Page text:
Biological controls halve Welsh pig unit's nuisance fly numbers

Flies impact on herd productivity as when livestock are troubled by them, their feed intake is compromised
Flies impact on herd productivity as when livestock are troubled by them, their feed intake is compromised

Infestations of nuisance and biting flies at a Welsh pig unit have halved since beneficial insects were introduced as a method to control the fly lifecycle.

Predatory flies, which feed off insects like the common house fly, were released into the pig nursery and finisher rooms at Glynllifon College farm near Caernarfon as part of a study examining their effectiveness.

Reducing populations of flies, which carry diseases such as salmonella, pasteurella, campylobacter and E.coli, is a priority at the unit to safeguard pig health and to make the environment a comfortable one for staff to work in.

Flies also impact on herd productivity as when livestock are troubled by them, their feed intake is compromised.

Dafydd Owen, pig technical officer at the Welsh government-funded Farming Connect, who oversaw the project, said the house fly had been identified as the most common species in the unit.

These can complete their lifecycle in as little as seven days and, as just 15% of the total fly population is an adult at any one time, the problem can’t be controlled by simply killing these.

Mr Owen said that with pressure on agriculture to reduce insecticide use, the project sought to establish how predatory flies might offer an alternative.

Biofly, the predatory fly most commonly used in slatted pig units, was introduced after numbers of nuisance flies were surveyed on three separate occasions with the use of fly tape traps.

Biofly targets pest fly larvae, usually found in wet muck areas, such as underground slurry pits, said Emma Pattison, of biotechnology firm Bestico.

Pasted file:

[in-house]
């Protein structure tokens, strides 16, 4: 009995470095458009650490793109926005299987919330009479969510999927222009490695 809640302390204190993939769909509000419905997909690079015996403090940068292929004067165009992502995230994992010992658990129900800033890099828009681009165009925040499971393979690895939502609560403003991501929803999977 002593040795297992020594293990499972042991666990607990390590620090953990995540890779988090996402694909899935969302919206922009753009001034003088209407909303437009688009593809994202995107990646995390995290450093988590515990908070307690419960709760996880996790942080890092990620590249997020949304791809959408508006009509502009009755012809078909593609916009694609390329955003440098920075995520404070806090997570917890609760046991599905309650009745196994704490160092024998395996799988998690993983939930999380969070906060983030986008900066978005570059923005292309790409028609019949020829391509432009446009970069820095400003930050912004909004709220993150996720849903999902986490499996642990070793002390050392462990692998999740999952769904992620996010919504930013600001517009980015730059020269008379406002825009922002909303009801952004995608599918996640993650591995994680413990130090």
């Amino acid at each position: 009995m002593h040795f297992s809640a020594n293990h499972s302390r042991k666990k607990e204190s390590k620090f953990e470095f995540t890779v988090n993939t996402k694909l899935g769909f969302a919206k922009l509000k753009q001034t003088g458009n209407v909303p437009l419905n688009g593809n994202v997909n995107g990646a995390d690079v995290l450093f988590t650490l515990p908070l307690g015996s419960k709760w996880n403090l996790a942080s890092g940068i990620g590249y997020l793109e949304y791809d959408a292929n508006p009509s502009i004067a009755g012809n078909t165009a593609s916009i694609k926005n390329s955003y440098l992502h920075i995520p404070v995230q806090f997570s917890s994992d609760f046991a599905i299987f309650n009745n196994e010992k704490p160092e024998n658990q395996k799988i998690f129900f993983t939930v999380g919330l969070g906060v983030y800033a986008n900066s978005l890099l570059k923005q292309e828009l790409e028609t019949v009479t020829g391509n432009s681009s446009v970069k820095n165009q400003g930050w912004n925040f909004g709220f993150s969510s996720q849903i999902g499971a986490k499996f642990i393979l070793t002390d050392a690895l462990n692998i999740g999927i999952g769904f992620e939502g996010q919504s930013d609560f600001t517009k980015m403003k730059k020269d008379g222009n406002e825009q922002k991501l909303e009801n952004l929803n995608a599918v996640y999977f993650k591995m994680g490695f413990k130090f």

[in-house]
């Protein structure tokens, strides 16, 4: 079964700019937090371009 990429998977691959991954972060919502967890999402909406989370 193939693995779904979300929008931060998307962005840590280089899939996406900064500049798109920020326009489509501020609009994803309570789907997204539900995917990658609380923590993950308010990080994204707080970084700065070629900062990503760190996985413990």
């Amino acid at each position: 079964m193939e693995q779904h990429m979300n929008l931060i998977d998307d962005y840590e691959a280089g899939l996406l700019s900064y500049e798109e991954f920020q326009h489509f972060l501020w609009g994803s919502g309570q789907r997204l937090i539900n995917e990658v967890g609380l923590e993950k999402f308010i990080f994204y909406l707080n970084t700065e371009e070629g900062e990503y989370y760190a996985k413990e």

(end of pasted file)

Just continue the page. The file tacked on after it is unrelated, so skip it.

Its larvae are carnivorous predators which feed on the larvae of various pest fly species.

These flies don’t cause a nuisance to farm staff or animals as the adult inhabits the environment a few inches above the slurry, beneath the slats.

It begins laying eggs soon after it is released; these eggs develop into larvae, which feed on pest fly larvae.

At Glynllifon, sachets of Biofly each containing around 9,000 pupae were first introduced in August 2022.

During the first release, tubes of Biomite, an egg predator which targets a different phase in the nuisance fly’s life cycle, were also placed in the rooms due to the initial high fly populations.

There were four further releases over the following two months with fly tape again used to monitor pest fly numbers.

That survey, now published by Farming Connect, shows that the average reduction in fly numbers in the pig finisher and nursery rooms combined was 50%.

Unexpectedly, that reduction also occurred in the rooms where the Biofly had not been released, which suggests that Biofly had inhabited those areas too, said Ms Pattison.

The survey showed that pest fly numbers had reduced by 55% in the nursery rooms that were subject to the fly treatment and by 40% in the rooms where no Biofly had been used.

She said: “It is unclear as to whether the Biofly was sufficiently contained within each room, but the data suggests that it reduced the pest fly population throughout the whole of the building rather than just the treatment rooms."

There were other unexpected results, with an 81% reduction in flies recorded on tapes in the finisher rooms where there had been no Biofly release and a 57% increase in fly numbers in the finisher rooms where it had been released.

The likely explanation is that the finisher rooms where the Biofly had been released had a very low fly challenge beforehand with an average of only 17 flies recorded in each room – compared to 60 in the finisher rooms where no Biofly was released.

Herdsman Eddie Spooner said the reduction in fly numbers had greatly improved his working environment, and using a control method that doesn’t rely on an insecticide made sense.

“Had I not seen with my own eyes how effective this is I might have taken some convincing but the difference in fly numbers was really incredible," he said.